Museum has played a key role in the urban revitalization and
transformation of the area, in addition to becoming the symbol of
the city of Bilbao, Spain.
It is situated on a plot of 32,500 square meters, of which 24,000
square meters are occupied by building. 9,066 square meters are
devoted to exhibition spaces.
Concept: The design of the building follows the style of Frank
Gehry. Inspired by the shapes and textures of a fish, it can be
considered a sculpture, a work of art in itself. The museum is
essentially a shell that evokes the past industrial life and port of
Bilbao. It consists of a series of interconnected volumes, some
formed of orthogonal coated stone and others from a titanium
dkeleton covered by an organic skin. The connection between
volumes is created by the glass skin. The museum is integrated into
the city both by it height and the materials used. Seen from the
river, the form resembles a boat, but seen from above it
resembles a flower.
Structure: The building is built with load-
bearing walls and ceilings, which have an
internal structure of metal rods that form
grids with triangles. The shapes of the
museum could not have succeeded if it did
not use load-bearing walls and ceilings.
Catia(three dimensional design software)
determined the number of bars required in
each location, as well as the bars positions
and orientations. In addition to this
structure, the walls and ceilings have
several insulating layers and an outer
coating of titanium. Each piece is unique and
exclusive to the place, determined by Catia.
Materials: Built of limestone, glass and
titanium, the museum used 33,000 pieces of
titanium half a millimeter thick, each with a
unique form suited to its location. As these
pieces are so thin, a perfect fit to the
curves is necessary. The glass has a special
treatment to let in the sun's light, but not
MAGGIES CENTRE, DUNDEE, SCOTLAND
The Maggie’s Centre is very much on a domestic scale, with a floor
area of 250m2 and around the size of a large bungalow.
It includes an information library, a kitchen, sitting room, large
relaxation common room, and two small consultation rooms.
Structure: Stability for the remainder of the single-
storey structure was achieved by tying the square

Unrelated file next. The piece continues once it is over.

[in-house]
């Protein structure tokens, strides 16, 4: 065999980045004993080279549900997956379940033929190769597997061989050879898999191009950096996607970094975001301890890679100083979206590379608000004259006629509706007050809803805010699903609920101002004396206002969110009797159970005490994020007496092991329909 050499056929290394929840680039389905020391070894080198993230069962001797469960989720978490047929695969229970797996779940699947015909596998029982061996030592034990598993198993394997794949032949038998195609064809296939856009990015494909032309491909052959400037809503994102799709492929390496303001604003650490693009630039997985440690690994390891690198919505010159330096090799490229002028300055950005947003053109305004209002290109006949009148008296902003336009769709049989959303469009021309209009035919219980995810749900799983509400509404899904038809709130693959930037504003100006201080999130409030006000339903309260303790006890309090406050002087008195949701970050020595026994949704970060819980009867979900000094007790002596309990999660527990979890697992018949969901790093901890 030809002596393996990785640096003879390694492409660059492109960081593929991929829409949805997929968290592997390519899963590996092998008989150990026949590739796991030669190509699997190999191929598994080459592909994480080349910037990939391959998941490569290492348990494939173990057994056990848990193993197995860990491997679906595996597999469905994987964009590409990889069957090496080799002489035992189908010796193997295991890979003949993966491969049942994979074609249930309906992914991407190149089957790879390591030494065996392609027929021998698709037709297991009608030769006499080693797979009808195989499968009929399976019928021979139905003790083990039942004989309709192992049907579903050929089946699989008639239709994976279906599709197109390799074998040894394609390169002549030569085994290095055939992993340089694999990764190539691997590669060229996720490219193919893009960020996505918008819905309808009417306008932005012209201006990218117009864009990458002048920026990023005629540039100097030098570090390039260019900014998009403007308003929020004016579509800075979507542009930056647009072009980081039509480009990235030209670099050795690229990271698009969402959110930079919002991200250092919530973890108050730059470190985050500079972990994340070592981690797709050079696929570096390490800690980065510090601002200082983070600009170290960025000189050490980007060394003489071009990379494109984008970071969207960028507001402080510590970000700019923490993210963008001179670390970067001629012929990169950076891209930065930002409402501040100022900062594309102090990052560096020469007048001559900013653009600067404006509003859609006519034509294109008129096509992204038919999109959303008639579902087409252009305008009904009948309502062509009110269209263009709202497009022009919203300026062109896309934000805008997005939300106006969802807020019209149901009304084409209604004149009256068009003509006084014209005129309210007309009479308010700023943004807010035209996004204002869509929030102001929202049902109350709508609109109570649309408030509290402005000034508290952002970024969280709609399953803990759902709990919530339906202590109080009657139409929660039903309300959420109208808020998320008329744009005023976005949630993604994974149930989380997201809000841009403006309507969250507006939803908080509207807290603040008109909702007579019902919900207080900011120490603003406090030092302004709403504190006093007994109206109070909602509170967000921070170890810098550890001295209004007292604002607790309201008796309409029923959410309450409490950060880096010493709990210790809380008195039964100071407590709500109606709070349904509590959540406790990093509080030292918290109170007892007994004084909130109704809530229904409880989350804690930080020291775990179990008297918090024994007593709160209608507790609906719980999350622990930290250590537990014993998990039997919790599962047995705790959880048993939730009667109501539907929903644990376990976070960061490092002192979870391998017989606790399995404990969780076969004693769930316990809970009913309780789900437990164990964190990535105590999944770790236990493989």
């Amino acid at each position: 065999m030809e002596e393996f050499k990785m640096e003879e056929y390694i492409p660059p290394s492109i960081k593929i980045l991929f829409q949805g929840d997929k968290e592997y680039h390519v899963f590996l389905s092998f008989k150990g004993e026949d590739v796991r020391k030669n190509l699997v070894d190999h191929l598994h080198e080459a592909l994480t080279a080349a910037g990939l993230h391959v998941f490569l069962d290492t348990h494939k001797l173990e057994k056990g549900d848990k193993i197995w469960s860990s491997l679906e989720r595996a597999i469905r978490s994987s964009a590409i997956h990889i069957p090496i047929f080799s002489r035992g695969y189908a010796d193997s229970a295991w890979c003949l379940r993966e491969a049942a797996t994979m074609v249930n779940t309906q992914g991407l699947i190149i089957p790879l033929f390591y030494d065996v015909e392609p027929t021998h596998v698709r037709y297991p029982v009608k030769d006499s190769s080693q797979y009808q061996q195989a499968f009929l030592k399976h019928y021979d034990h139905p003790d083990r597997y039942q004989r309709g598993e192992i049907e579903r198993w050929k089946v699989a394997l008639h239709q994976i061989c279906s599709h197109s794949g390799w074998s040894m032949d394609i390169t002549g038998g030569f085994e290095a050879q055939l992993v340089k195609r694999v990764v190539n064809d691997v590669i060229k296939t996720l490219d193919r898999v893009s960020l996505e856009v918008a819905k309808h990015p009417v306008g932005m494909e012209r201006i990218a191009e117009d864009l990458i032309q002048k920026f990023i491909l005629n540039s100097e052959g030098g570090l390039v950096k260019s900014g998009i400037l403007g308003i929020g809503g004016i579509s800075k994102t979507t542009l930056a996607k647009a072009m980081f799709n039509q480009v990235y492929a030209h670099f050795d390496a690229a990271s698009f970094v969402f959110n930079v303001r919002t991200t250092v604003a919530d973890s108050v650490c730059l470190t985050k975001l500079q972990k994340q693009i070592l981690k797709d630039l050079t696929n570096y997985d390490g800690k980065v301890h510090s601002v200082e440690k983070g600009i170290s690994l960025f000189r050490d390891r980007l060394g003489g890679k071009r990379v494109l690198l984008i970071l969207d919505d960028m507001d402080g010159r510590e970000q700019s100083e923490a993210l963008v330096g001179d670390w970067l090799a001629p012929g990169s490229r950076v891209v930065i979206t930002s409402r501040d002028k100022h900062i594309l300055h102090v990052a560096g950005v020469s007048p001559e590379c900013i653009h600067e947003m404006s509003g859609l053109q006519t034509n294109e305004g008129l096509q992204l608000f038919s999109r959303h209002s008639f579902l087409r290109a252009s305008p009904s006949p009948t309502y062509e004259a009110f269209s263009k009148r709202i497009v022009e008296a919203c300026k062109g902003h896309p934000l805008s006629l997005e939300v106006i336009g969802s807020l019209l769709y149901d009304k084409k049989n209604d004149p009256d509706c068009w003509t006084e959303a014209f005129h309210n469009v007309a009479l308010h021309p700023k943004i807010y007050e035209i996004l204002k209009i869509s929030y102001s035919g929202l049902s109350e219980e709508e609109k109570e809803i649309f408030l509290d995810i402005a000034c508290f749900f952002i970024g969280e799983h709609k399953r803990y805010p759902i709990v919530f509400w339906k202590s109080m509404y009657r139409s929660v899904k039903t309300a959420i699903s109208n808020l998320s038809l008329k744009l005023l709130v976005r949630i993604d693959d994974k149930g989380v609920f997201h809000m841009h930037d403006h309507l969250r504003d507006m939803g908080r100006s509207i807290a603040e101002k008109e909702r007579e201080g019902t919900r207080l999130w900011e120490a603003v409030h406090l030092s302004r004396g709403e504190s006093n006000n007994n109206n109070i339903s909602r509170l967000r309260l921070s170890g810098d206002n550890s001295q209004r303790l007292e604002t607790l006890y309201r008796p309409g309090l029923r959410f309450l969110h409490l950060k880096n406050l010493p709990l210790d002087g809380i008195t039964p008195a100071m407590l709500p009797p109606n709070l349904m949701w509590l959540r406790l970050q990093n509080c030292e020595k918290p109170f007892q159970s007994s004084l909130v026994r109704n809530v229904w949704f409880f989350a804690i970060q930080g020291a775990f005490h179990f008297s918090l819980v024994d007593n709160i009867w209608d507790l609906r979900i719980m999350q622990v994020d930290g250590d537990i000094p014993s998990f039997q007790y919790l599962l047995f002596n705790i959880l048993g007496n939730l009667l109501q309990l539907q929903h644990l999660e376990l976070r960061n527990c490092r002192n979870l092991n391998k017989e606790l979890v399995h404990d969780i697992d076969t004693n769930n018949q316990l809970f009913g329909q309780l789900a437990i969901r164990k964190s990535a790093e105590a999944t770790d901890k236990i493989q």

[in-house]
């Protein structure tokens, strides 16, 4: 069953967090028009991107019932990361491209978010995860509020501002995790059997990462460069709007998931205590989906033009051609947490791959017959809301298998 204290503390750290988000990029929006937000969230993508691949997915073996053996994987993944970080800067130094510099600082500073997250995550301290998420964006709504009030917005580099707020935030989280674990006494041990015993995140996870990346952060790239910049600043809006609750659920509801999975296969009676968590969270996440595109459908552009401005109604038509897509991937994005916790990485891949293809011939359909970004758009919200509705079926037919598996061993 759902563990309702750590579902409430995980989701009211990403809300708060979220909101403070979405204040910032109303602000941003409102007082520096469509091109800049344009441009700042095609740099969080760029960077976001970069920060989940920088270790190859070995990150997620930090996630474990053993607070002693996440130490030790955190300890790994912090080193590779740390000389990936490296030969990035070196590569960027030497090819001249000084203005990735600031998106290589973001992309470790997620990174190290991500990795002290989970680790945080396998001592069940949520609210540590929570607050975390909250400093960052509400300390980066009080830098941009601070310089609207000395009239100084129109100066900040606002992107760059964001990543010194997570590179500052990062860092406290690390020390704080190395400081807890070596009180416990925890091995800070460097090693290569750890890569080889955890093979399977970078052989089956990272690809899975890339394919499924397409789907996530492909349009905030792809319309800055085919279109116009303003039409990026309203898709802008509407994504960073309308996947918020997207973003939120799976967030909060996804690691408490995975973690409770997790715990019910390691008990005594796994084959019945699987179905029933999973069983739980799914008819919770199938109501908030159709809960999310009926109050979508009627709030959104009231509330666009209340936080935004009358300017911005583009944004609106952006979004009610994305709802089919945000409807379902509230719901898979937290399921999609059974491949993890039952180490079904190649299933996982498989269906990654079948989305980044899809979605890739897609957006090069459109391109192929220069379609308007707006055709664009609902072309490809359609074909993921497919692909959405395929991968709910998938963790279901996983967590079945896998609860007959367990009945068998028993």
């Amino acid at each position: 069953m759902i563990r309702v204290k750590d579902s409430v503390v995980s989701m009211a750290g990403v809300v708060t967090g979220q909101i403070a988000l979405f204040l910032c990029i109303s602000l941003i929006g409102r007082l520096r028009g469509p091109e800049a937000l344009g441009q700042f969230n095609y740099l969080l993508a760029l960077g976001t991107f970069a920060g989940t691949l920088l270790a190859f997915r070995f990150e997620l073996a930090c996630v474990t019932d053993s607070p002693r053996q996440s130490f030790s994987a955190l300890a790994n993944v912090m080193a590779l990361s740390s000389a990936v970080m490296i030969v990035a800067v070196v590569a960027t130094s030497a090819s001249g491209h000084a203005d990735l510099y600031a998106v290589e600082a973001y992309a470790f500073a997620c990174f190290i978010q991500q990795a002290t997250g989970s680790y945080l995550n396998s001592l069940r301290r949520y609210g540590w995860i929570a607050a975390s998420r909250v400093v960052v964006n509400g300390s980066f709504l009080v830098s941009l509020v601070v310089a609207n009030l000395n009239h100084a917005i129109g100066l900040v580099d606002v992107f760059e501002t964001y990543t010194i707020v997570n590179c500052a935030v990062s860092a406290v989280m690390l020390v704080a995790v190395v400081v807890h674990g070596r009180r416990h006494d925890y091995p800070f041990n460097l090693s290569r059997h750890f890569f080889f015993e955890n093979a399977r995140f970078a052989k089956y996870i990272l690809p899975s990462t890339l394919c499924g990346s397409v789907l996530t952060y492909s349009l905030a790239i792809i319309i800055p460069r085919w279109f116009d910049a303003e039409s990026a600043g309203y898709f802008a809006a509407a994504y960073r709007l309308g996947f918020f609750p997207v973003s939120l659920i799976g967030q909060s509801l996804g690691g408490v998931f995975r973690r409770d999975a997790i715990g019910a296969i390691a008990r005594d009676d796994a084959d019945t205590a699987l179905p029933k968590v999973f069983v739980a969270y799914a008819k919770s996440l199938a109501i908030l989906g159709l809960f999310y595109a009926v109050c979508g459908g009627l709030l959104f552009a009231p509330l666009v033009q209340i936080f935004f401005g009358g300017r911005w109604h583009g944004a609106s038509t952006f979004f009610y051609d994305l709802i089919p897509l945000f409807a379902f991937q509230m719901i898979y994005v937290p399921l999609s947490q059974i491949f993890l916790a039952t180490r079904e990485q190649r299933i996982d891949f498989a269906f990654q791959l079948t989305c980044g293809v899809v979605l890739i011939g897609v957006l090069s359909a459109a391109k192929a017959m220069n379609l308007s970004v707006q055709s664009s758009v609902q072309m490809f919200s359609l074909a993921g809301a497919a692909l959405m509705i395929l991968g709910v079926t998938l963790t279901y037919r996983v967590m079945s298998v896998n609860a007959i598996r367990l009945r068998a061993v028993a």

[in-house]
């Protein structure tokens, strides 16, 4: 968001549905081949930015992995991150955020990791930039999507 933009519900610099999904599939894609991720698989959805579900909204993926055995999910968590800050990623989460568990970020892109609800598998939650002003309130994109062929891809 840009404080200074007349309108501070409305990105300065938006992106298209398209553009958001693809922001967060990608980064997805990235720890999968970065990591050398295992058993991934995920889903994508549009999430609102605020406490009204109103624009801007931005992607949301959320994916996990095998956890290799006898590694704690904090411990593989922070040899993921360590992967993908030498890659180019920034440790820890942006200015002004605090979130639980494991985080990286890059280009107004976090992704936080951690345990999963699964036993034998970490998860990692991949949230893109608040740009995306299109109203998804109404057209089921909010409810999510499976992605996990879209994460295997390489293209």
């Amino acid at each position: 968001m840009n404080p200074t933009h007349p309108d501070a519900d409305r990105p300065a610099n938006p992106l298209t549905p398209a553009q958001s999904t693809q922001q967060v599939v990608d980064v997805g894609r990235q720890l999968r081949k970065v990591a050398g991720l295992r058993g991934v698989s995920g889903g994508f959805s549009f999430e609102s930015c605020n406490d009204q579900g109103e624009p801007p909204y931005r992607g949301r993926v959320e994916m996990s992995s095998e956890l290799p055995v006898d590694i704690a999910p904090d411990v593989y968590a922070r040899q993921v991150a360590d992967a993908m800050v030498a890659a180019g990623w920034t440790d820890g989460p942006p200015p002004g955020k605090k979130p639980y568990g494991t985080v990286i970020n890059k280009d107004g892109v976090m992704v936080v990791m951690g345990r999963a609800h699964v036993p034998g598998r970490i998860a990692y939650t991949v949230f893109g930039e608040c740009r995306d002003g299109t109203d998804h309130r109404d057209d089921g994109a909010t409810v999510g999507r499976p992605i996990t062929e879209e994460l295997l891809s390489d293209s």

hollow sections to the walls. These are all curved on
plan, and are constructed in brickwork. This was for
two reasons: firstly, some of the walls are to small
radii which was not easily achievable in blockwork, and
secondly there was a need to minimize control joints.
To maintain uniformity of beam sizes, raking kickers
were provided to minimize overhang deflections.
The tower was designed as a separate structure,
inherently stable in its own right.
WALT DISNEY CONCERT HALL, LOS
The Walt Disney Concert Hall, designed by the architect Frank
Gehry, opened in 2003 after many years of gestation.
The history of the building began in 1987 when Lillian Walt
Disney, widow of businessman donates $ 50 million to start
building a philharmonic hall. The idea was to create a reference
point for music, art and architecture, which position the city of
Los Angeles in the cultural level.
Concept:The design represents the style of their creator,
architect Frank Gehry, could be considered a work of art in
itself. The extravagance of its forms seems to defy any rules of
harmony and symmetry. The forms are external inspired by a
boat with sails drenched.
The building is essentially a shell which consists of a series of
interconnected volumes, some form of orthogonal coated stone
and other forms of organic and surfaces covered with a
corrugated metal skin of steel. As a bridge between the
different volumes are used glazed surfaces.
The centerpiece of the interior of the building was designed to
represent the hull of a boat. The idea of the architect was to
design a room with an evocative sculptural forms of music,
achieving an intimate connection between the orchestra and
The building also fulfills an important role in urban areas.
Structure:To calculate the complex shapes of the
curves Walt Disney Concert Hall was used to Catia
software. This allowed us to determine the structure
and shape of each piece of steel that covers them.
Materials:To coat the outer surfaces were used
corrugated 12,500 pieces of steel together on the
outside. No two equal parts, as each piece takes a
unique form of agreement to their location.
In areas outside of regular forms, the stone was used.
Glass surfaces function as a liaison between the various
The interior of the auditorium and rooms, is lined with
fir wood. This is the same type of wood that is used in
the back of violoncelos and violas. Here was used in
floors, walls and ceilings.
o Frank Gehry By Caroline Evensen Lazo